In this volume, the author offers an exploratory analysis of the history of homeschooling in the United States, current curricular practices, religious and political rationales for homeschooling, a critique of the claims by homeschooling advocates that the practice leads to greater efficiency and effectiveness, and what homeschooling and individualistic-oriented approaches mean for society.

Teaching the next generation at home is, with little doubt, the oldest form of educating children. Yet, this simplistic understanding of “homeschooling” does not adequately capture the growth of homeschooling as a practice in the 21st century nor is it a widely accessible form of “school choice” for most families. While many parents keep their children out of formal schooling – public and private – for myriad reasons, what is clear is that homeschooling is the epitome of a conceiving of education as an individualistic good – a commodity – that can, or should, be done outside of a conception of the common good, a reasonable understanding of teaching as a profession, and the elevation of ideological echo chambers of information which can have deleterious impacts on the students who are homeschooled and society, broadly.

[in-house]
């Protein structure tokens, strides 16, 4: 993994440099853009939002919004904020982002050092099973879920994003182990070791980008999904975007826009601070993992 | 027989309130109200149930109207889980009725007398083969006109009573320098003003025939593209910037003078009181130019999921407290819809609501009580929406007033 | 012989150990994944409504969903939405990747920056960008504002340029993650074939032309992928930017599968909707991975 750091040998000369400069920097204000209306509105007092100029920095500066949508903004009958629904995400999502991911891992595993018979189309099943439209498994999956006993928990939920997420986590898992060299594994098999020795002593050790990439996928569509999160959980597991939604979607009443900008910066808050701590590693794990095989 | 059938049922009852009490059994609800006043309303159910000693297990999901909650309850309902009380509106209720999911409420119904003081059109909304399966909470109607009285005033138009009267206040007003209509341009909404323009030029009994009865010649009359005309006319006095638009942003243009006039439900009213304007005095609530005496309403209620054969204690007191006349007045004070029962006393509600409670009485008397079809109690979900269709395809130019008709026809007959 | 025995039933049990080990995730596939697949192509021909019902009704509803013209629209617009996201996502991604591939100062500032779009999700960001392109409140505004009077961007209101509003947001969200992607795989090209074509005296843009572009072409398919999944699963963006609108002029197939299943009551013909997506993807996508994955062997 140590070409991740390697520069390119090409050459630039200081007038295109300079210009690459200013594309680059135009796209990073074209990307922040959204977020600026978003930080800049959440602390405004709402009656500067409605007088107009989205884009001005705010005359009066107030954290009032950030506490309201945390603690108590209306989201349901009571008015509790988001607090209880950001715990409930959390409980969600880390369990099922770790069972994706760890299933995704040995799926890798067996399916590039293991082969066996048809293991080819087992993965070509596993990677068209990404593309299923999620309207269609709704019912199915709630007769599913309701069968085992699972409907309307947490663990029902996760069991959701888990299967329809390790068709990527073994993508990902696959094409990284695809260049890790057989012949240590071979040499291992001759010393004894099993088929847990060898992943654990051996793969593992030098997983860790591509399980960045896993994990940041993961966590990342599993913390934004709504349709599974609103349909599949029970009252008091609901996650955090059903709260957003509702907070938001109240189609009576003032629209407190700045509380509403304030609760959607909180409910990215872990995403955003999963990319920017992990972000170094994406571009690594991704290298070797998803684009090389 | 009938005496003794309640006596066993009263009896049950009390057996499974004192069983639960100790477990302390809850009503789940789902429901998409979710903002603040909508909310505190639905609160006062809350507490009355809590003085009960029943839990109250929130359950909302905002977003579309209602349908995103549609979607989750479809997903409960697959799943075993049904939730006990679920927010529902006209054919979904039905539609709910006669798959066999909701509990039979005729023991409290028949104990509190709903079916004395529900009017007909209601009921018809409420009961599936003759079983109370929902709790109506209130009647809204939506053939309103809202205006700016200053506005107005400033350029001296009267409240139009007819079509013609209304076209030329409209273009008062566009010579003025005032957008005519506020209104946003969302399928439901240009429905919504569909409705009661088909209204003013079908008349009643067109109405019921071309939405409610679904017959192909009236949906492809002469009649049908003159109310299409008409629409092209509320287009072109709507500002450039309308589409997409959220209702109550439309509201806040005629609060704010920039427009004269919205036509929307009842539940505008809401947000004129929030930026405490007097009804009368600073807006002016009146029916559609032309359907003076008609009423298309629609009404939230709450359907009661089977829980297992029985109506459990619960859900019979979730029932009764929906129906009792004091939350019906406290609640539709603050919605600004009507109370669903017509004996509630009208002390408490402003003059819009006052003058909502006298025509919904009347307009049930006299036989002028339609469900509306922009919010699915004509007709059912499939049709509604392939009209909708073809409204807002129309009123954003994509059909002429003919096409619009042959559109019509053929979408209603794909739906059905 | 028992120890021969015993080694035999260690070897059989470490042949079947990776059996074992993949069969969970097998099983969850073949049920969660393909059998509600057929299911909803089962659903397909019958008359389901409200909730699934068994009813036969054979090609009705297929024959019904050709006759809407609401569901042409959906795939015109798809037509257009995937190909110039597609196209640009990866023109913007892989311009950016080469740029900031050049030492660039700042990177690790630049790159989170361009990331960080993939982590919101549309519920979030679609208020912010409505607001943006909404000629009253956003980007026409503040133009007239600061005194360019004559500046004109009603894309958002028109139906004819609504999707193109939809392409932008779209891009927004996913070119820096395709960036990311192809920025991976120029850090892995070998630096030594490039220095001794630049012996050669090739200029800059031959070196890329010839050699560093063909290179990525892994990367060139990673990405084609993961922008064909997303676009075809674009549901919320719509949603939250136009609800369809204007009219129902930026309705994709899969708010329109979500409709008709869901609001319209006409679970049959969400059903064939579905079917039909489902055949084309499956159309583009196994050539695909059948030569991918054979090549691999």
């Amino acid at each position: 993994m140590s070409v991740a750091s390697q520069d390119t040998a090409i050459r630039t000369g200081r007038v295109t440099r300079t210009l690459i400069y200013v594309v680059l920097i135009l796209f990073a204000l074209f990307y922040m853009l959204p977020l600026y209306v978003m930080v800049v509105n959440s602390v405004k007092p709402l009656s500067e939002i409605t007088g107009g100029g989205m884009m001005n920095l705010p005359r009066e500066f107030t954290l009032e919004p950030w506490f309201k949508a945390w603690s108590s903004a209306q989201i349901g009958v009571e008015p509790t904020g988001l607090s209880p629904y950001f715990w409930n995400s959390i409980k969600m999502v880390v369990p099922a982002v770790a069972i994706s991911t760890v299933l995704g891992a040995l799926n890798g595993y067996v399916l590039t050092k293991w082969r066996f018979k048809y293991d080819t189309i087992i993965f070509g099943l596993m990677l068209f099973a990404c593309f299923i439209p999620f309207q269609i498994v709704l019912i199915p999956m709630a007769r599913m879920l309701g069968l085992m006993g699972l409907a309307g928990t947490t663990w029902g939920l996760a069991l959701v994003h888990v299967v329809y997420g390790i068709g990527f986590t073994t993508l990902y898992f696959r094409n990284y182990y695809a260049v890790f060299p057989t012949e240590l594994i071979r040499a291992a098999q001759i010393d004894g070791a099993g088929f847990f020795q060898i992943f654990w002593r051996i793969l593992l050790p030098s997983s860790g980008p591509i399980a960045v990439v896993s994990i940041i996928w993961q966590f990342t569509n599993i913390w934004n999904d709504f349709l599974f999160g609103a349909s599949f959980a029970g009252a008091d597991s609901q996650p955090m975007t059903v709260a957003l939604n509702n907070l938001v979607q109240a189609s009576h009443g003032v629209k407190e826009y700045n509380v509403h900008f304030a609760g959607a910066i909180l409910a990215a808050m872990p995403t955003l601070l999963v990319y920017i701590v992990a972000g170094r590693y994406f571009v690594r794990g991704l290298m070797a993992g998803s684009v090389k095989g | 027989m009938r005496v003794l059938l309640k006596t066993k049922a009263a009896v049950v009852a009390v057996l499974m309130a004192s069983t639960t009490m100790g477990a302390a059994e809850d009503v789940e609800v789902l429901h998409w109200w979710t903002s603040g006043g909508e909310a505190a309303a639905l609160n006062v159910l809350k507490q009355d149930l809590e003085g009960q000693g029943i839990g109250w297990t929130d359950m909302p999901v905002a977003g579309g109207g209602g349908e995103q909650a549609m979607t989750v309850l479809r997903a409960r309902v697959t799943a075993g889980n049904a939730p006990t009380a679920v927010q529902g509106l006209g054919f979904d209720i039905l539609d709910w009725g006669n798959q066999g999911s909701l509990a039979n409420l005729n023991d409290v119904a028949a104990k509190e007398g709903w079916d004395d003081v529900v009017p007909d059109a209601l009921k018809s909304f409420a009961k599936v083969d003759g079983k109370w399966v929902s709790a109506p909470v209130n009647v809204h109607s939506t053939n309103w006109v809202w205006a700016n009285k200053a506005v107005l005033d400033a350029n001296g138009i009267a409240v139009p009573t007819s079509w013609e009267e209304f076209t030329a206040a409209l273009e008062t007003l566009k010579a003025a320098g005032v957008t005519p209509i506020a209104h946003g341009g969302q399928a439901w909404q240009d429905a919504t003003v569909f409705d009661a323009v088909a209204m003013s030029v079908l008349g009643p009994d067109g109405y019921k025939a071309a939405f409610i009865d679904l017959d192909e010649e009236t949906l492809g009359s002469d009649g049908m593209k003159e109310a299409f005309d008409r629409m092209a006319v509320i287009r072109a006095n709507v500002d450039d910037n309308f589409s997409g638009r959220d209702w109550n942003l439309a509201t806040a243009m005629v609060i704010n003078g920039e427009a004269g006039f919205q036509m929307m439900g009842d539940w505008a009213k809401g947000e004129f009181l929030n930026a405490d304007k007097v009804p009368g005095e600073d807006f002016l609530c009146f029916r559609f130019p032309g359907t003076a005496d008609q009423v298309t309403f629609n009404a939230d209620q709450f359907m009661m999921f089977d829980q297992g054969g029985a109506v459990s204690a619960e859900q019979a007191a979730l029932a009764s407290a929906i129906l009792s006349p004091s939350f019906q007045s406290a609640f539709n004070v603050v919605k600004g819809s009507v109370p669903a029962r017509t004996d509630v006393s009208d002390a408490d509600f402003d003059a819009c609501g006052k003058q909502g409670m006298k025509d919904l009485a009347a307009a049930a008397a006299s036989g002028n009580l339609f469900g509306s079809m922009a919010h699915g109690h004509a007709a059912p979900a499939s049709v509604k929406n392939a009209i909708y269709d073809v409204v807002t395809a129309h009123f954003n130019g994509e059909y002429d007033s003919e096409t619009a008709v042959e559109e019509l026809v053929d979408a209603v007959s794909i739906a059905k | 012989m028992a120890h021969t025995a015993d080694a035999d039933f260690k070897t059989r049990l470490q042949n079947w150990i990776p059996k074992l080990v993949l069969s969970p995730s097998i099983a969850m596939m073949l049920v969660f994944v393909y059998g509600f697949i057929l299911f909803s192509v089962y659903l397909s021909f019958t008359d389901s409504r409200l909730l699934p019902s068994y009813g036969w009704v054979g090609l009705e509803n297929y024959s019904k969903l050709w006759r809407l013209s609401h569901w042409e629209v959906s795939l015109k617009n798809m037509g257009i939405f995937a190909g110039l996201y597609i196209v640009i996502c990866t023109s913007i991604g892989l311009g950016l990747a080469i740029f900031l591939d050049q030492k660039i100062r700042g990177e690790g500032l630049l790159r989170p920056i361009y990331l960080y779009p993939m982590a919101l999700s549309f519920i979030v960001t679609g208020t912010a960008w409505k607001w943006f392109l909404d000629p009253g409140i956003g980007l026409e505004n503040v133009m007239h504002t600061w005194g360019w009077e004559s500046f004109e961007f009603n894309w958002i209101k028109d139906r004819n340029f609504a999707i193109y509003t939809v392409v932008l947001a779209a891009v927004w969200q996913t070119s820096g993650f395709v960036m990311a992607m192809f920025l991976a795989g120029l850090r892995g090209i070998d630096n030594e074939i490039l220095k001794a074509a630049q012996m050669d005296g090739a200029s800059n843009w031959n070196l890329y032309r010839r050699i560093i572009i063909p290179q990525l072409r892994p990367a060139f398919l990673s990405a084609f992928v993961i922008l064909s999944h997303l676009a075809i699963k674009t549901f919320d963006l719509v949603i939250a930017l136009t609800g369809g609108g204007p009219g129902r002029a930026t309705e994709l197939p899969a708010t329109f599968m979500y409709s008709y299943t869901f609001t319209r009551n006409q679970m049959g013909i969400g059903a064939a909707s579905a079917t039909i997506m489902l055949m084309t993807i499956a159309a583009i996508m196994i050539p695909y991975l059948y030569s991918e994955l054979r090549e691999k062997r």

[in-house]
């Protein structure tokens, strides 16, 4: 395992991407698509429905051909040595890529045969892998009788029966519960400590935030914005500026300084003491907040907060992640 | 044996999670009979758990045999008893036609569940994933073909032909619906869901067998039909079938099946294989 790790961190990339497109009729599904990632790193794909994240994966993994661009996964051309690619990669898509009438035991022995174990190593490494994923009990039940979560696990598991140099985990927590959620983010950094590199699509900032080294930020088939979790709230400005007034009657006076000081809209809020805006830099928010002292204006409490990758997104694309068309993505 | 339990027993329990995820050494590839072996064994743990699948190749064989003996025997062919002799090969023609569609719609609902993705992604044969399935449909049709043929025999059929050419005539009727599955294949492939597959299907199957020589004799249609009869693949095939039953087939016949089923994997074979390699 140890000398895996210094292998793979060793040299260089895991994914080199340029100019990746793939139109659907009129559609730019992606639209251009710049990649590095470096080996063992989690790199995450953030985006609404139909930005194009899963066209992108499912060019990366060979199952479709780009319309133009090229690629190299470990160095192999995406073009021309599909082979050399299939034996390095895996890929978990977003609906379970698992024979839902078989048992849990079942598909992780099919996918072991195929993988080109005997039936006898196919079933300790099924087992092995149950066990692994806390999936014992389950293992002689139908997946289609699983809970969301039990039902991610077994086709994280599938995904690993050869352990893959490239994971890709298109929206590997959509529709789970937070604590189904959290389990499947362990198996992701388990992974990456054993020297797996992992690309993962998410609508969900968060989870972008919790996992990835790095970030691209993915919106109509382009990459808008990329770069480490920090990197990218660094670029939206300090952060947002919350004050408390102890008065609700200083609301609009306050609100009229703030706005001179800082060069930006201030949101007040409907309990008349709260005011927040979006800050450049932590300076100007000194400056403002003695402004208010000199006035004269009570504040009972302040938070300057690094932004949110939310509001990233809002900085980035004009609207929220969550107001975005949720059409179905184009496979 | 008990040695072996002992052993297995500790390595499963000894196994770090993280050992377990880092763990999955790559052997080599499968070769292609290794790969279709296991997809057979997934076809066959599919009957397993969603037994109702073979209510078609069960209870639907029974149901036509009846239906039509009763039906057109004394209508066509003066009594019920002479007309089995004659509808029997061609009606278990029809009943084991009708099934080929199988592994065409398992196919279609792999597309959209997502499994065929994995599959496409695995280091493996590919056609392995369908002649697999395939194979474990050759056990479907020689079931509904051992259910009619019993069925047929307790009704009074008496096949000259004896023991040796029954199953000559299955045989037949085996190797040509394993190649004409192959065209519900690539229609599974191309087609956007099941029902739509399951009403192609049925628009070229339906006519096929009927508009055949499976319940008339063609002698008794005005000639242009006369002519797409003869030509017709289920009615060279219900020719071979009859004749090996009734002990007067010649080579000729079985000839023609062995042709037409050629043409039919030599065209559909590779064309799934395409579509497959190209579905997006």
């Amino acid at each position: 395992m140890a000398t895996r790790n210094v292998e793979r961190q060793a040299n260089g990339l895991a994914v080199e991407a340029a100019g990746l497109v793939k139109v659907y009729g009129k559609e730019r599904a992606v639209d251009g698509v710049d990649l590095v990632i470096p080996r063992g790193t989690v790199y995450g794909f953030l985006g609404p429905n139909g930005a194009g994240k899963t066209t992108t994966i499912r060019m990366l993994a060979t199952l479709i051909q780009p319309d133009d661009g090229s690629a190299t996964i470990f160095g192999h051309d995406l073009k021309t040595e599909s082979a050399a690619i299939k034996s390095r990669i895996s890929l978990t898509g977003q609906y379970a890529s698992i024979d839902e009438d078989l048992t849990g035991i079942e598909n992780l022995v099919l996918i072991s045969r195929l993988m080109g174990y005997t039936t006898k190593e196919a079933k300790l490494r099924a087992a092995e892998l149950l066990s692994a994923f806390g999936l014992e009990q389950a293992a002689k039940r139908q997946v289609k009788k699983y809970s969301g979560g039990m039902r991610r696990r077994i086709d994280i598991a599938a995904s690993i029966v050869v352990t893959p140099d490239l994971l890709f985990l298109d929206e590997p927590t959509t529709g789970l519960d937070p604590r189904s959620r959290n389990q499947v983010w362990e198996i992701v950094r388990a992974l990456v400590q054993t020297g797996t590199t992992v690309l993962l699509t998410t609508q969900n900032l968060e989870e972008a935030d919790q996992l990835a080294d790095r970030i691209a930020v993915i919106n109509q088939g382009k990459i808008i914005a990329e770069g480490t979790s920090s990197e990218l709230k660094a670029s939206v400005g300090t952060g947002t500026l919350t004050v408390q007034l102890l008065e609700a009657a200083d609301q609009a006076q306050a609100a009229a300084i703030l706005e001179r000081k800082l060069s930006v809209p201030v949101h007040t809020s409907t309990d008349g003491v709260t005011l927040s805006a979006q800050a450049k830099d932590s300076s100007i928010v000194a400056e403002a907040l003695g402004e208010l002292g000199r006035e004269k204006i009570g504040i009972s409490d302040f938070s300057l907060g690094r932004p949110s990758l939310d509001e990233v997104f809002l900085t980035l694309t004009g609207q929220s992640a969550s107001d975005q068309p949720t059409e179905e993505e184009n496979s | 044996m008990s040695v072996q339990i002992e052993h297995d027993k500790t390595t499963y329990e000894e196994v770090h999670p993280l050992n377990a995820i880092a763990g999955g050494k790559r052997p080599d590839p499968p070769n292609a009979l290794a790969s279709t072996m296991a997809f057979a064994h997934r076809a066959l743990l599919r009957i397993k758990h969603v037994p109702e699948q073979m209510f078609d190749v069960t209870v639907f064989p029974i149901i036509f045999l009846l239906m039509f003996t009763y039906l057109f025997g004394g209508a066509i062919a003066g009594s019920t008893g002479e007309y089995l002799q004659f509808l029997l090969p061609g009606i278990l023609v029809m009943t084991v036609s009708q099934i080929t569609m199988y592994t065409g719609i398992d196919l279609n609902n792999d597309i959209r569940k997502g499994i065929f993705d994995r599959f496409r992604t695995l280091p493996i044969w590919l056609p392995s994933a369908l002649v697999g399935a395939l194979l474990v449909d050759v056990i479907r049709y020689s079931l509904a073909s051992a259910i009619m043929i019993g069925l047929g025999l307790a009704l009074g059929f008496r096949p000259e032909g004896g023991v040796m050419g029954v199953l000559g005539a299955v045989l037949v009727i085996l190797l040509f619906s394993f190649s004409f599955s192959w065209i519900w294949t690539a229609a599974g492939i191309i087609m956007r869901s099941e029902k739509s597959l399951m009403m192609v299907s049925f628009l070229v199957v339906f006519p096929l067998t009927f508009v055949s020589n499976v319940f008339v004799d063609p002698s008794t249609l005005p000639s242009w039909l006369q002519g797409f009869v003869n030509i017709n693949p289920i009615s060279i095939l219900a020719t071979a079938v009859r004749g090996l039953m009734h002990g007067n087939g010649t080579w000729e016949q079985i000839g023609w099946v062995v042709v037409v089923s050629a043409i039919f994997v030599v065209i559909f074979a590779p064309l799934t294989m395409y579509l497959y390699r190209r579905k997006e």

This book focuses on reflective writing, guiding teachers to recognize their potential as professional leaders. The shift to online and blended learning models now favored in education encourages a broader understanding of leadership, particularly its growing relevance to teachers. These models, combined with reflective writing, foster flexible, inclusive teacher learning that responds to each teacher’s strengths, can be used individually and collaboratively to develop teachers as leaders inside and outside the classroom who are critically involved in creating their own professional learning environments. The authors examine leadership in a global range of teaching contexts, each chapter raising diverse issues for teachers aspiring to be leaders in this post-COVID world.

All royalties from this book are donated to the Instituto dos Cegos da Paraiba Adalgisa Cunha (ICPAC), a school in João Pessoa, Paraíba, Brazil, that serves the low vision and blind community in the area. For years, the Institute has collaborated as a supervised internship site for various teacher education university programs, providing inspiring field work experiences such as those described in Chapter 4 by Carla Reichmann. Brill is proud to support this important cause and match the donation to the Instituto dos Cegos da Paraiba Adalgisa Cunha (ICPAC).
Author: D. G. Mulcahy